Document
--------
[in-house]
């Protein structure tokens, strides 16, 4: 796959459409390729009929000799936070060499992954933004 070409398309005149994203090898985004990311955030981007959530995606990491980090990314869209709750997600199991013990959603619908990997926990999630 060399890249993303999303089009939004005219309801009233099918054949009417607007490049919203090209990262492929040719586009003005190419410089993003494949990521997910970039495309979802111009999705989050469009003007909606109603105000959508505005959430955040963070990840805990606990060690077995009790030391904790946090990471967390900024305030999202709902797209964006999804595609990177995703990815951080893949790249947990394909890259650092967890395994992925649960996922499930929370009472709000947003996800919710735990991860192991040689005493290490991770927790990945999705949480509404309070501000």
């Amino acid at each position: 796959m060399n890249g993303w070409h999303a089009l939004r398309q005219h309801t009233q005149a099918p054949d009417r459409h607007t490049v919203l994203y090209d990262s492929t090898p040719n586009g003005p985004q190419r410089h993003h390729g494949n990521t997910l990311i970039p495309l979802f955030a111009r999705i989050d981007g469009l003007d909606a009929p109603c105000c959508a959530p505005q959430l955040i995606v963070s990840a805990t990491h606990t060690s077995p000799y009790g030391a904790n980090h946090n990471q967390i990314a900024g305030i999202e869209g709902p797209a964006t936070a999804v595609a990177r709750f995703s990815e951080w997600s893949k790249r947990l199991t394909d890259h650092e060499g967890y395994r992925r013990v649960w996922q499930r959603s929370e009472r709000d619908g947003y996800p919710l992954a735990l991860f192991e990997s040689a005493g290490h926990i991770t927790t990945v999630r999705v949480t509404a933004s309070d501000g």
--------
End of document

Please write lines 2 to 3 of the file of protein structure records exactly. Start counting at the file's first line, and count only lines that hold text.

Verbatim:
């Protein structure tokens, strides 16, 4: 796959459409390729009929000799936070060499992954933004 070409398309005149994203090898985004990311955030981007959530995606990491980090990314869209709750997600199991013990959603619908990997926990999630 060399890249993303999303089009939004005219309801009233099918054949009417607007490049919203090209990262492929040719586009003005190419410089993003494949990521997910970039495309979802111009999705989050469009003007909606109603105000959508505005959430955040963070990840805990606990060690077995009790030391904790946090990471967390900024305030999202709902797209964006999804595609990177995703990815951080893949790249947990394909890259650092967890395994992925649960996922499930929370009472709000947003996800919710735990991860192991040689005493290490991770927790990945999705949480509404309070501000």
């Amino acid at each position: 796959m060399n890249g993303w070409h999303a089009l939004r398309q005219h309801t009233q005149a099918p054949d009417r459409h607007t490049v919203l994203y090209d990262s492929t090898p040719n586009g003005p985004q190419r410089h993003h390729g494949n990521t997910l990311i970039p495309l979802f955030a111009r999705i989050d981007g469009l003007d909606a009929p109603c105000c959508a959530p505005q959430l955040i995606v963070s990840a805990t990491h606990t060690s077995p000799y009790g030391a904790n980090h946090n990471q967390i990314a900024g305030i999202e869209g709902p797209a964006t936070a999804v595609a990177r709750f995703s990815e951080w997600s893949k790249r947990l199991t394909d890259h650092e060499g967890y395994r992925r013990v649960w996922q499930r959603s929370e009472r709000d619908g947003y996800p919710l992954a735990l991860f192991e990997s040689a005493g290490h926990i991770t927790t990945v999630r999705v949480t509404a933004s309070d501000g």